Probabilistic fugacity analysis of Lake Pontchartrain pollution after Hurricane Katrina.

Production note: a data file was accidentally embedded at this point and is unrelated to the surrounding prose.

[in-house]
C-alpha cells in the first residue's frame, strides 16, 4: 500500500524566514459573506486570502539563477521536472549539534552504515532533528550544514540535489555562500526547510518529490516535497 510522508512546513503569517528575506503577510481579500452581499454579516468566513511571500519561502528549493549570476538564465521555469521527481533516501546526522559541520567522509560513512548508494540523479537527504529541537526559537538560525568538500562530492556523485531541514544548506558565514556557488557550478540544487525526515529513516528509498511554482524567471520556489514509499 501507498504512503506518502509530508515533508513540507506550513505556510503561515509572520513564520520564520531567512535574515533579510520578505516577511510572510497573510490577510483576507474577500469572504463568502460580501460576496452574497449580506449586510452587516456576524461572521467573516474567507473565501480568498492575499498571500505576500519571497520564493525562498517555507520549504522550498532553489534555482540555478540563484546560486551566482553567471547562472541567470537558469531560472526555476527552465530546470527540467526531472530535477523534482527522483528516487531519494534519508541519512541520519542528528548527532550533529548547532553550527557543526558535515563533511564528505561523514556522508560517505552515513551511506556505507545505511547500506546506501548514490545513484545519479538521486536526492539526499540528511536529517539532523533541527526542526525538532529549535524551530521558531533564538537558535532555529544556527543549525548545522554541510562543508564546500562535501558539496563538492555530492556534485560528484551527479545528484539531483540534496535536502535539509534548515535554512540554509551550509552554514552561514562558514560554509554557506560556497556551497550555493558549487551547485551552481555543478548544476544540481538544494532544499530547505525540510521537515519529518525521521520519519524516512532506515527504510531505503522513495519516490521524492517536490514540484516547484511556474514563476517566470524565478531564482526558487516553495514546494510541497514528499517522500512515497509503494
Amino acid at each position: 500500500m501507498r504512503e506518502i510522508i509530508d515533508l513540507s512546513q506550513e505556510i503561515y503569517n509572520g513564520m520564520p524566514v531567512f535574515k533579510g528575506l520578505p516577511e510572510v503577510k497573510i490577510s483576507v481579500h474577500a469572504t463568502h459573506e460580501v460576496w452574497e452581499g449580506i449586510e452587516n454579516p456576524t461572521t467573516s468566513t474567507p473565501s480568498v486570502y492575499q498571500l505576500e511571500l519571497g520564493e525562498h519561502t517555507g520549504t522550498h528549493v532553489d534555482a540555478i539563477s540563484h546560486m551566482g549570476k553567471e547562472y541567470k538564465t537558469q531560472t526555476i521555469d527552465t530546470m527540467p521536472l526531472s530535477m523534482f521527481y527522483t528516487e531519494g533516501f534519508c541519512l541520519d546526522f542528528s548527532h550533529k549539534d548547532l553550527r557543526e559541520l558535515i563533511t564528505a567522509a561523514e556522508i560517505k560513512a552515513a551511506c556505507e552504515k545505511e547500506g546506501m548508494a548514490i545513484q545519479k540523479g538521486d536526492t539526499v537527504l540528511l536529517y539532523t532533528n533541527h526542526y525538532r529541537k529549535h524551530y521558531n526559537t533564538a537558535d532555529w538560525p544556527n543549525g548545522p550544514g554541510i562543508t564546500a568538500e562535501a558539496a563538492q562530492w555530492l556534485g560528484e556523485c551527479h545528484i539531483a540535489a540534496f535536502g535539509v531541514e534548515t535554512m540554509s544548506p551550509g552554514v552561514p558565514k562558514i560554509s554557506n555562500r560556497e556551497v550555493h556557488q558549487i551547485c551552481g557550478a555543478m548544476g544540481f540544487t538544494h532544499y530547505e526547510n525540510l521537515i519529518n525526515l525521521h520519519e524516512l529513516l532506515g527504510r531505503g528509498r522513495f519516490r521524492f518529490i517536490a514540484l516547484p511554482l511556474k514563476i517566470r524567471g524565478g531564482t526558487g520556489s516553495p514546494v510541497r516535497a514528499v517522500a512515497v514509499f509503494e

ABSTRACT After Hurricane Katrina passed through the US Gulf Coast in August 2005, floodwaters covering New Orleans were pumped into Lake Pontchartrain as part of the rehabilitation process in order to make the city habitable again. The long-term consequences of this environmentally critical decision were difficult to assess at the time and were left to observation. In the aftermath of these natural disasters, and in cases of emergency, the proactive use of screening level models may prove to be an important factor in making appropriate decisions to identify cost effective and environmentally friendly mitigation solutions. In this paper, we propose such a model and demonstrate its use through the application of several hypothetical scenarios to examine the likely response of Lake Pontchartrain to the contaminant loading that were possibly in the New Orleans floodwaters. For this purpose, an unsteady-state fugacity model was developed in order to examine the environmental effects of contaminants with different physicochemical characteristics on Lake Pontchartrain. The three representative contaminants selected for this purpose are benzene, atrazine, and polychlorinated biphenyls (PCBs). The proposed approach yields continuous fugacity values for contaminants in the water, air, and sediment compartments of the lake system which are analogous to concentrations. Since contaminant data for the floodwaters are limited, an uncertainty analysis was also performed in this study. The effects of uncertainty in the model parameters were investigated through Monte Carlo analysis. Results indicate that the acceptable recovery of Lake Pontchartrain will require a long period of time. The computed time range for the levels of the three contaminants considered in this study to decrease to maximum contaminant levels (MCLs) is about 1 year to 68 years. The model can be implemented to assess the possible extent of damage inflicted by any storm event on the natural water resources of Southern Louisiana or similar environments elsewhere. Furthermore, the model developed can be used as a useful decision-making tool for planning and remediation in similar emergency situations by examining various potential contamination scenarios and their consequences.